“While the CFL’s three-down model is one of the unique features that adds to the game’s identity among its fans, moving to four downs could also be a fresh update to consider for the league in an attempt to appeal to a broader audience,” Greg Weston of the Atlantic Lottery Corporation told US Bets in an email. “Any such rule changes would not change our approach to continuously monitor, react, and adapt with evolving game conditions and trends, as we consider how to manage our lines.”

“It’s something we’ll be monitoring closely,” Tony Bitonti, director of external communications for the Ontario Lottery and Gaming Corporation,  told US Bets. “The league expects that the proposal (among many that are under consideration) would lead to an overall increase in scoring, particularly when coupled with the other differences that already exist between the CFL and NFL. We are hearing it’s something that CFL purists strongly oppose, so the league will have to weigh any significant rule changes against the possibility of alienating their existing fan base.”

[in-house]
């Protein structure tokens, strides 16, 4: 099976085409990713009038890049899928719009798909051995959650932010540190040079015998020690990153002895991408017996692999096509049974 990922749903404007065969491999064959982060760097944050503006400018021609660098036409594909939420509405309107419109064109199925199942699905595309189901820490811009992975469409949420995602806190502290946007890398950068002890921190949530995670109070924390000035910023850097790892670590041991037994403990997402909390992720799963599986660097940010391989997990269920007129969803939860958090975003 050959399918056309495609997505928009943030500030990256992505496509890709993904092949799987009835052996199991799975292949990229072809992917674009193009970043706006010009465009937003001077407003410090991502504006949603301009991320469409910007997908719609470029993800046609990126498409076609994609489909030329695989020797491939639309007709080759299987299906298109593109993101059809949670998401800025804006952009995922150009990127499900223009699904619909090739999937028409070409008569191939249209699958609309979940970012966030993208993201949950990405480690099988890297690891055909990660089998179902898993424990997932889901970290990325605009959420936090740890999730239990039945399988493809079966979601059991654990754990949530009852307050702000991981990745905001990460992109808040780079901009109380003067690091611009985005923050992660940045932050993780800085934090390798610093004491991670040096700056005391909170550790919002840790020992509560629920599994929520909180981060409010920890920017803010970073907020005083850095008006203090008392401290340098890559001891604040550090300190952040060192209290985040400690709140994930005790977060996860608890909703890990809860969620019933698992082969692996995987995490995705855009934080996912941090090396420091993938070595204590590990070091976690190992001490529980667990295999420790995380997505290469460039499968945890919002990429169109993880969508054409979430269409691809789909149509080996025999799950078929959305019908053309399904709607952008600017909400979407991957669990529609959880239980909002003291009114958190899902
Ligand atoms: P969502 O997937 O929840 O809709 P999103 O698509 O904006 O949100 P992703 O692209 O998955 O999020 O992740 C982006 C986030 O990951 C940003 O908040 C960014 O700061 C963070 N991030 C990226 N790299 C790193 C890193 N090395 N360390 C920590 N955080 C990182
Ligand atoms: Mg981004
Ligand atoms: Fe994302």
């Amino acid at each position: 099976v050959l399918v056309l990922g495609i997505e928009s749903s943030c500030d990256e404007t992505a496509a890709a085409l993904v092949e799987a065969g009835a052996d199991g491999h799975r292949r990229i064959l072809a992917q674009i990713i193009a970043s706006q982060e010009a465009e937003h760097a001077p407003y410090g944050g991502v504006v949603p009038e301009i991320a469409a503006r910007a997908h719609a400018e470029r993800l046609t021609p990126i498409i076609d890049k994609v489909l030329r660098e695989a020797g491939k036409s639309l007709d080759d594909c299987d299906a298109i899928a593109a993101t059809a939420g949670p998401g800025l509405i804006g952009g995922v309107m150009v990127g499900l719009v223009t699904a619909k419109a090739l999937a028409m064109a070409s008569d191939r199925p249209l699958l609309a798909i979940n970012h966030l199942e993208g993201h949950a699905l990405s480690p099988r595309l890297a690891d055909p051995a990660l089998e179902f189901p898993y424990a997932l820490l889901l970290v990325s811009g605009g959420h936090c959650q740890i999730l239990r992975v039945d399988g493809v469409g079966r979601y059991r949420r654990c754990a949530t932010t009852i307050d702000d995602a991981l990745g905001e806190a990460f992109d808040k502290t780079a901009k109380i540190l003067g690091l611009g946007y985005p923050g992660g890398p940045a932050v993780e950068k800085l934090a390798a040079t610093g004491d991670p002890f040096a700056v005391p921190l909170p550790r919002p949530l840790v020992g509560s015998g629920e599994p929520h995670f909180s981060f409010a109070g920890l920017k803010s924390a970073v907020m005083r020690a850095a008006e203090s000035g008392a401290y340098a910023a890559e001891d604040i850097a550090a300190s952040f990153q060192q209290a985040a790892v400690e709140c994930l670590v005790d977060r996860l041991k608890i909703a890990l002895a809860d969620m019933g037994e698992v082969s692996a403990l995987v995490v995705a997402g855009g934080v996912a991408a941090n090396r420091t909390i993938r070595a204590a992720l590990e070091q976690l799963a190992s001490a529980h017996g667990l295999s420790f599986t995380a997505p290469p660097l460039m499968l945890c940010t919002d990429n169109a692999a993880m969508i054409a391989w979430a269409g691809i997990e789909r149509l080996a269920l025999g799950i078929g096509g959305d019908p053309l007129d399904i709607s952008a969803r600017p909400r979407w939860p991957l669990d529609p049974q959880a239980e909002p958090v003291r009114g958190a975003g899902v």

This year’s Grey Cup ratings may have been a flop, but the game was a huge hit with Canadian sports bettors, as many sportsbooks in the country recorded record handles.

Other rule differences between CFL, NFL

For those unfamiliar with the CFL, here are just a few of the other major differences between Canada’s league and the NFL:

  • In addition to the different sizes of the playing field, the end zones are different lengths, too. CFL end zones are 20 yards deep, while the NFL’s are only 10 yards deep.
  • Kicking uprights are located at the front of the end zone in CFL, but are located at the back of the end zone in the NFL.
  • The rouge. In the CFL, a single point is awarded when the ball is kicked into the end zone by any legal means and the receiving team does not return the ball out of the end zone. A rouge is not awarded through a successful or failed conversion or a successful field goal.
  • Each CFL team fields 12 players a side, while the NFL fields 11 per team.
  • CFL teams can each use two timeouts per game and only one in the last three minutes of the game. NFL teams get three timeouts each per half.

Photo by Bruce Fedyck/USA TODAY Sports